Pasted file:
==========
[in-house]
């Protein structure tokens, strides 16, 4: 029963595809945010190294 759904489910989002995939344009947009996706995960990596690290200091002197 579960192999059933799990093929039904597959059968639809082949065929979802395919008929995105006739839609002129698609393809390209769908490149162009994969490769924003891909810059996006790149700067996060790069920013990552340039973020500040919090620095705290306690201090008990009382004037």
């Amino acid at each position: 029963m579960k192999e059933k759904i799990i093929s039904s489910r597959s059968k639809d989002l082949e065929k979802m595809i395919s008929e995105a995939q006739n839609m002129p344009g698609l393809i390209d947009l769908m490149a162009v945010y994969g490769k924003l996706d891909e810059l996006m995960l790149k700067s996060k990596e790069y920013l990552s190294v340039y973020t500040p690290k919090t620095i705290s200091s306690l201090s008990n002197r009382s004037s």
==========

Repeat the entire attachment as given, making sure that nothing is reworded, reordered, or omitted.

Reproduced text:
[in-house]
């Protein structure tokens, strides 16, 4: 029963595809945010190294 759904489910989002995939344009947009996706995960990596690290200091002197 579960192999059933799990093929039904597959059968639809082949065929979802395919008929995105006739839609002129698609393809390209769908490149162009994969490769924003891909810059996006790149700067996060790069920013990552340039973020500040919090620095705290306690201090008990009382004037």
């Amino acid at each position: 029963m579960k192999e059933k759904i799990i093929s039904s489910r597959s059968k639809d989002l082949e065929k979802m595809i395919s008929e995105a995939q006739n839609m002129p344009g698609l393809i390209d947009l769908m490149a162009v945010y994969g490769k924003l996706d891909e810059l996006m995960l790149k700067s996060k990596e790069y920013l990552s190294v340039y973020t500040p690290k919090t620095i705290s200091s306690l201090s008990n002197r009382s004037s």